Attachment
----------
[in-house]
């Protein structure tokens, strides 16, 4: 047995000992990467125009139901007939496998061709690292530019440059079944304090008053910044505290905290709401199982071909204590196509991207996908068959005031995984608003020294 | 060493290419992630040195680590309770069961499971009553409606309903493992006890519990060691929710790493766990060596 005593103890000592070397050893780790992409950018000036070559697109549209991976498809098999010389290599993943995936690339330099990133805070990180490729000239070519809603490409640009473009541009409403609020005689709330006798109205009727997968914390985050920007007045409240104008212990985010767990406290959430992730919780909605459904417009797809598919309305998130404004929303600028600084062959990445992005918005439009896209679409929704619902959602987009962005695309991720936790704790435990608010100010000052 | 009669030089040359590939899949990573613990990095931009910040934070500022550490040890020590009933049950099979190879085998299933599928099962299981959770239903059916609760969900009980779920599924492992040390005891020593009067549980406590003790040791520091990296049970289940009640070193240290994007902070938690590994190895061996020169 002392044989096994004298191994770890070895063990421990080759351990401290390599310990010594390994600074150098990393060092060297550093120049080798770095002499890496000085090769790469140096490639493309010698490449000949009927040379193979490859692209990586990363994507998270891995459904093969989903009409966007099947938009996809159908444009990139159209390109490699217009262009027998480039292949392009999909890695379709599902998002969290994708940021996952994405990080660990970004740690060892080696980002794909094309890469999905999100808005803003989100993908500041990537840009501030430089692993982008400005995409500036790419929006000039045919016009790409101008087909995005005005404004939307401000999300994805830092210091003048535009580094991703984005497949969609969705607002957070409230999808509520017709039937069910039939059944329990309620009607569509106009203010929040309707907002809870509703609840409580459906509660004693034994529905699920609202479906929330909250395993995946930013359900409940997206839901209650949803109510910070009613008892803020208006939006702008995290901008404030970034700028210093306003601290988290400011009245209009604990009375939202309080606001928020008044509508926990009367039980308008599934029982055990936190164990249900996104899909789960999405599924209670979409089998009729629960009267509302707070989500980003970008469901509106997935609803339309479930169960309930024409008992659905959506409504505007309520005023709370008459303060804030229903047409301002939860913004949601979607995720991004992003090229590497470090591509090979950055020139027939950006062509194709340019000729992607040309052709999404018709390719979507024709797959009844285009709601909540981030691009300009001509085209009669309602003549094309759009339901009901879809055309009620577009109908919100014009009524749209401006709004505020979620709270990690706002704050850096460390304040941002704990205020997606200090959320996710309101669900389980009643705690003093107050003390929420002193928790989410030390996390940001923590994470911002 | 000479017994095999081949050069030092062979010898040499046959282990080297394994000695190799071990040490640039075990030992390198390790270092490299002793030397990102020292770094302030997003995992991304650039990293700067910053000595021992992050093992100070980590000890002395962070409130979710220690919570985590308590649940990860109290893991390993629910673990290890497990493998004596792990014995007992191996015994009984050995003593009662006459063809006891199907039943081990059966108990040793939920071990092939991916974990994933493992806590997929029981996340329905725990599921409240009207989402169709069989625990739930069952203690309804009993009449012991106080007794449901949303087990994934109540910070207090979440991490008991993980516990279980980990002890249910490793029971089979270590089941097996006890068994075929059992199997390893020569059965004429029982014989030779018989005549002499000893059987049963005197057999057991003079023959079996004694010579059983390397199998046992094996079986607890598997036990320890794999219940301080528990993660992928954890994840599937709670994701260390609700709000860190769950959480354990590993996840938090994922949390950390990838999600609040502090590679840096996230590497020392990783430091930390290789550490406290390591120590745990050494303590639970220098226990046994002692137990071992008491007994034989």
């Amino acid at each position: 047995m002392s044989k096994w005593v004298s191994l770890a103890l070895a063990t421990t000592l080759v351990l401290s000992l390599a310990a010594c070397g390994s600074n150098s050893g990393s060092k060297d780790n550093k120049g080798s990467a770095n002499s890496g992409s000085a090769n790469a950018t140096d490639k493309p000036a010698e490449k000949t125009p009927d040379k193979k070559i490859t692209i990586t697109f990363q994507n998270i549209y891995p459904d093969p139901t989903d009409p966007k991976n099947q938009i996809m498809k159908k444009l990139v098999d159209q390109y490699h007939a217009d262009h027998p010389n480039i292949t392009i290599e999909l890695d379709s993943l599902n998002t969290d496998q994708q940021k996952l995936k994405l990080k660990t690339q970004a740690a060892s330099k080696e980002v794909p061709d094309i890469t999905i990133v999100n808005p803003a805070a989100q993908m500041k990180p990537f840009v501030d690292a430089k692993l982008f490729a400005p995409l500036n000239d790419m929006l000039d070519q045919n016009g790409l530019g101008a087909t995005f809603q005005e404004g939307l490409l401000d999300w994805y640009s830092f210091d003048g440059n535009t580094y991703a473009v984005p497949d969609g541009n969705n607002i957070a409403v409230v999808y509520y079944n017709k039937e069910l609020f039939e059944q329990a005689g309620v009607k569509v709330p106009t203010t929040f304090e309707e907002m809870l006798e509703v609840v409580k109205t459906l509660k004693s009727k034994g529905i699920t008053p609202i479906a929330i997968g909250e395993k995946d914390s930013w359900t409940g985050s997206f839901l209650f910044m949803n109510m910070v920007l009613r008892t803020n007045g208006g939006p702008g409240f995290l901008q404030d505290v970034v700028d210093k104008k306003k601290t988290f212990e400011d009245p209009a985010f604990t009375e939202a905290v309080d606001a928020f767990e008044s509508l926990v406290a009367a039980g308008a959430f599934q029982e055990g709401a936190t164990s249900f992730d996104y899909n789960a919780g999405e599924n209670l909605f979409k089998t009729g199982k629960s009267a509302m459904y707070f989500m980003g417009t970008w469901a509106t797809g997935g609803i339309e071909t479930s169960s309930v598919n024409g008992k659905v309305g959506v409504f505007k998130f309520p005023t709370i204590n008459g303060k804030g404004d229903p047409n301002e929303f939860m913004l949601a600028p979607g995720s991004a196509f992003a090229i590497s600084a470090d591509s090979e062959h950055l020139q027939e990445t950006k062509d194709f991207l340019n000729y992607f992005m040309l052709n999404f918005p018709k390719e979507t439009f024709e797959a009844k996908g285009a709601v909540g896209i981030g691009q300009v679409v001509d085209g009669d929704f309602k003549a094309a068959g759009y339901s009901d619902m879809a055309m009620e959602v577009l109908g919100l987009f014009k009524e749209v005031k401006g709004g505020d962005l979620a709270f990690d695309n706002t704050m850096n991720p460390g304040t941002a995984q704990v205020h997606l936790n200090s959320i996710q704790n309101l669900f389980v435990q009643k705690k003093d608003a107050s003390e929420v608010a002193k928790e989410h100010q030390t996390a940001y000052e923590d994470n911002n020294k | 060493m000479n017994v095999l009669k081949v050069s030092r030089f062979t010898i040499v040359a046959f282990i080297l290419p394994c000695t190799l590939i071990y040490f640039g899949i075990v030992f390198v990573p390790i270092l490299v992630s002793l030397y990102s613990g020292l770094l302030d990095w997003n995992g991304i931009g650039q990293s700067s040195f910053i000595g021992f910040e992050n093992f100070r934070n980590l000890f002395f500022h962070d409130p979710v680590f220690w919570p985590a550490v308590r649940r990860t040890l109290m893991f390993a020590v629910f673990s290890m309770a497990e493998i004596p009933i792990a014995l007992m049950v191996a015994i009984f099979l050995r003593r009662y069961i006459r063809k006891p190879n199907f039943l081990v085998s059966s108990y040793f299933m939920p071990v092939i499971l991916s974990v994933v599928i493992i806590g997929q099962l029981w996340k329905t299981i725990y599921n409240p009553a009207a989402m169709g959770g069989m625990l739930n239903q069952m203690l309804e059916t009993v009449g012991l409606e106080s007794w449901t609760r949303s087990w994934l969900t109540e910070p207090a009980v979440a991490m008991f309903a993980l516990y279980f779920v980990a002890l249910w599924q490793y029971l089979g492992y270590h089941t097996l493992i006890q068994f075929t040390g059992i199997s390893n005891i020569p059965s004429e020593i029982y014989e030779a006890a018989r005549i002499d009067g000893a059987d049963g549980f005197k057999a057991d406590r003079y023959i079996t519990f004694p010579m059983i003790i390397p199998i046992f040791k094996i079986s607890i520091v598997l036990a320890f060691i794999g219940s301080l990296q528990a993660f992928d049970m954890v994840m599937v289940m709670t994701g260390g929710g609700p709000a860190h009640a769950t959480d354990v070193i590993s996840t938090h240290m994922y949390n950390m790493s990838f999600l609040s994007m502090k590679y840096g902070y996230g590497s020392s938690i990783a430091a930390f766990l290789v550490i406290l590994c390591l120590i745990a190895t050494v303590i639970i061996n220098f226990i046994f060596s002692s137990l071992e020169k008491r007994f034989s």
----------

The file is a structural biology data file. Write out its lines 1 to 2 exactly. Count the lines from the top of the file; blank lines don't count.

[in-house]
């Protein structure tokens, strides 16, 4: 047995000992990467125009139901007939496998061709690292530019440059079944304090008053910044505290905290709401199982071909204590196509991207996908068959005031995984608003020294 | 060493290419992630040195680590309770069961499971009553409606309903493992006890519990060691929710790493766990060596 005593103890000592070397050893780790992409950018000036070559697109549209991976498809098999010389290599993943995936690339330099990133805070990180490729000239070519809603490409640009473009541009409403609020005689709330006798109205009727997968914390985050920007007045409240104008212990985010767990406290959430992730919780909605459904417009797809598919309305998130404004929303600028600084062959990445992005918005439009896209679409929704619902959602987009962005695309991720936790704790435990608010100010000052 | 009669030089040359590939899949990573613990990095931009910040934070500022550490040890020590009933049950099979190879085998299933599928099962299981959770239903059916609760969900009980779920599924492992040390005891020593009067549980406590003790040791520091990296049970289940009640070193240290994007902070938690590994190895061996020169 002392044989096994004298191994770890070895063990421990080759351990401290390599310990010594390994600074150098990393060092060297550093120049080798770095002499890496000085090769790469140096490639493309010698490449000949009927040379193979490859692209990586990363994507998270891995459904093969989903009409966007099947938009996809159908444009990139159209390109490699217009262009027998480039292949392009999909890695379709599902998002969290994708940021996952994405990080660990970004740690060892080696980002794909094309890469999905999100808005803003989100993908500041990537840009501030430089692993982008400005995409500036790419929006000039045919016009790409101008087909995005005005404004939307401000999300994805830092210091003048535009580094991703984005497949969609969705607002957070409230999808509520017709039937069910039939059944329990309620009607569509106009203010929040309707907002809870509703609840409580459906509660004693034994529905699920609202479906929330909250395993995946930013359900409940997206839901209650949803109510910070009613008892803020208006939006702008995290901008404030970034700028210093306003601290988290400011009245209009604990009375939202309080606001928020008044509508926990009367039980308008599934029982055990936190164990249900996104899909789960999405599924209670979409089998009729629960009267509302707070989500980003970008469901509106997935609803339309479930169960309930024409008992659905959506409504505007309520005023709370008459303060804030229903047409301002939860913004949601979607995720991004992003090229590497470090591509090979950055020139027939950006062509194709340019000729992607040309052709999404018709390719979507024709797959009844285009709601909540981030691009300009001509085209009669309602003549094309759009339901009901879809055309009620577009109908919100014009009524749209401006709004505020979620709270990690706002704050850096460390304040941002704990205020997606200090959320996710309101669900389980009643705690003093107050003390929420002193928790989410030390996390940001923590994470911002 | 000479017994095999081949050069030092062979010898040499046959282990080297394994000695190799071990040490640039075990030992390198390790270092490299002793030397990102020292770094302030997003995992991304650039990293700067910053000595021992992050093992100070980590000890002395962070409130979710220690919570985590308590649940990860109290893991390993629910673990290890497990493998004596792990014995007992191996015994009984050995003593009662006459063809006891199907039943081990059966108990040793939920071990092939991916974990994933493992806590997929029981996340329905725990599921409240009207989402169709069989625990739930069952203690309804009993009449012991106080007794449901949303087990994934109540910070207090979440991490008991993980516990279980980990002890249910490793029971089979270590089941097996006890068994075929059992199997390893020569059965004429029982014989030779018989005549002499000893059987049963005197057999057991003079023959079996004694010579059983390397199998046992094996079986607890598997036990320890794999219940301080528990993660992928954890994840599937709670994701260390609700709000860190769950959480354990590993996840938090994922949390950390990838999600609040502090590679840096996230590497020392990783430091930390290789550490406290390591120590745990050494303590639970220098226990046994002692137990071992008491007994034989």